Knee Pain

Chronic knee pain affects up to a quarter of all adults and can be debilitating. The knee has the largest articular surface in the body, and has to support up to five times a person’s weight.

The causes of knee pain can be divided into:

  • Knee pain from trauma
  • Knee pain not from trauma but with swelling (effusion)
  • Knee pain not from trauma and without any swelling (effusion)
  • Knee pain that actually arises from elsewhere
  • Uncommon causes

Pain that starts immediately after trauma usually points to actual structural damage to the knee. Delayed pain after trauma usually involves strains and sprains to tendons, cartilage and small tears in tissues. Pain that is over the front of the patellar and associated with sprinting and jumping may point to issues with the patellar tendon. Pain that can be localised with pinpoint accuracy usually arises from a tendon, ligament, or other structures that can be easily felt that is closer to the surface. Pain that is vague to localise may arise from a structure deep in the joint and may be associated with an infection, autoimmune condition, or is pain “referred” from another site (i.e. nothing to do with the knee at all but is sensation transmitted by nerves mimicking as knee pain).

Rapid swelling after knee trauma usually points to bleeding into a joint and is associated with more tissue damage, whereas swelling that is without trauma usually indicates an infection, auto-immune disease or conditions such as gout. There will be more reason to worry if there is fever, chills, night sweats, rashes, and malaise. There is often a need for fluid to be taken from the knee and examined in order to find out exactly what is wrong. Small amounts of effusion may be difficult to detect without the use of an ultrasound scanner.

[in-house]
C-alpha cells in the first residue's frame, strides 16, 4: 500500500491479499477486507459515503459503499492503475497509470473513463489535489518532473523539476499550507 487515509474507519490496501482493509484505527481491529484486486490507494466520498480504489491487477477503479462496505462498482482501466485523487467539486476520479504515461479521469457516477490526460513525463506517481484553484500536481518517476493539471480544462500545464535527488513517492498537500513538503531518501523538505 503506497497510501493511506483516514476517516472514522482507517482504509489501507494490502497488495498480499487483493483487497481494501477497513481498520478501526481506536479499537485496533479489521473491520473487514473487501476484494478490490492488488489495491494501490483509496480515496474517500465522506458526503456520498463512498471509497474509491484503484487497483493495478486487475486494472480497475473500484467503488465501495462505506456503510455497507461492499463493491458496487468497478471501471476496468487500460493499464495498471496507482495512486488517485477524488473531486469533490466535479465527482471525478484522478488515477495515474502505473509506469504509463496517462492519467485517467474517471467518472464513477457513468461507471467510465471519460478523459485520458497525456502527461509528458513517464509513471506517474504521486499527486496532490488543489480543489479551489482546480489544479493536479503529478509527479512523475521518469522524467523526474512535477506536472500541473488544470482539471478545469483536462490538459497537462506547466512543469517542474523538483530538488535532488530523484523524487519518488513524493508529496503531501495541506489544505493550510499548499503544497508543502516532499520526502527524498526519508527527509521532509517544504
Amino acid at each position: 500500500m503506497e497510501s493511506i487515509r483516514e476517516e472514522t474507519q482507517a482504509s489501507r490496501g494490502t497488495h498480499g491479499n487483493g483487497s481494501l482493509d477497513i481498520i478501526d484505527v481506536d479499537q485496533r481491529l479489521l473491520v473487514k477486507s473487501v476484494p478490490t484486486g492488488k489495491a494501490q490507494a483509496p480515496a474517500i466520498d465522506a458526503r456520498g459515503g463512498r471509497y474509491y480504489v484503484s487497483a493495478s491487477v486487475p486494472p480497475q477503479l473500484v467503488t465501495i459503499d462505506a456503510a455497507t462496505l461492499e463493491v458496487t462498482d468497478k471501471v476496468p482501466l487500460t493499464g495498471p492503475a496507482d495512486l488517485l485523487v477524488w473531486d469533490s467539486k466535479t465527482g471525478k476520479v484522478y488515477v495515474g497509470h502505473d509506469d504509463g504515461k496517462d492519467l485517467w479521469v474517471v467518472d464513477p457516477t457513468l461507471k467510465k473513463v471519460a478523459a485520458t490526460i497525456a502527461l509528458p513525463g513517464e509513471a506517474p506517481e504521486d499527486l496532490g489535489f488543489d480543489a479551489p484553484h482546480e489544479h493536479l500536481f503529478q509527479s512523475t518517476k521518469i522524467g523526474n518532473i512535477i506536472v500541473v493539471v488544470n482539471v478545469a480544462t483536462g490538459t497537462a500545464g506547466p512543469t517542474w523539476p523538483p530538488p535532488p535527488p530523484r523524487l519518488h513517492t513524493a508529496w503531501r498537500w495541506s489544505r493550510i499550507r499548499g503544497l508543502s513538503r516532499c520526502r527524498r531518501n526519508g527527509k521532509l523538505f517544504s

If many joints are affected, not just the knee, this might mean that there is a more widespread problem like an autoimmune disease like rheumatoid arthritis, or infection or cancer.

Common causes of knee pain after trauma include:

  • Patella tendon tear or dislocation
  • Medial or lateral collateral ligament tear
  • Anterior cruciate ligament tear
  • Meniscus tear
  • Intra-articular fracture
  • Osteochondral defect

Less common causes of knee pain after trauma include:

  • Patella or fibular fracture
  • Knee dislocation
  • Posterior cruciate ligament tear or quadriceps tendon tear
  • Bone contusion

Causes of knee pain with swelling and not related to trauma:

  • Worse with movement
    • Osteoarthritis
    • Osteochondral defect
  • Not worse with movement
    • Infection in the joint
    • Gout or pseudogout
    • Rheumatoid arthritis
    • Widespread gonococcal infection

Causes of knee pain without swelling and not related to trauma:

  • Anterior (front) of knee:
    • Quadriceps and patellar tendinopathy
    • Bursitis
    • Plica syndrome
    • Osgood-Schlatter disease
    • Hoffa’s fat pad syndrome
    • Patellofemoral pain,
    • Chronic patella subluxation
    • Patellar stress fracture
  • Medial (inner aspect) of the knee
    • Pes anserine bursitis
    • Medial meniscus tear
    • Saphenous nerve entrapment
  • Lateral (outer aspect) of the knee
    • Iliotibial band syndrome
    • Lateral meniscus tear
  • Posterior (back) of the knee
    • Baker’s cyst
    • Popliteus tendinopathy
    • Popliteal artery aneurysm

Treatment of knee pain will depend on the underlying cause. Treatment can range from simple pain killers taken orally, to minimally invasive procedures to open surgery.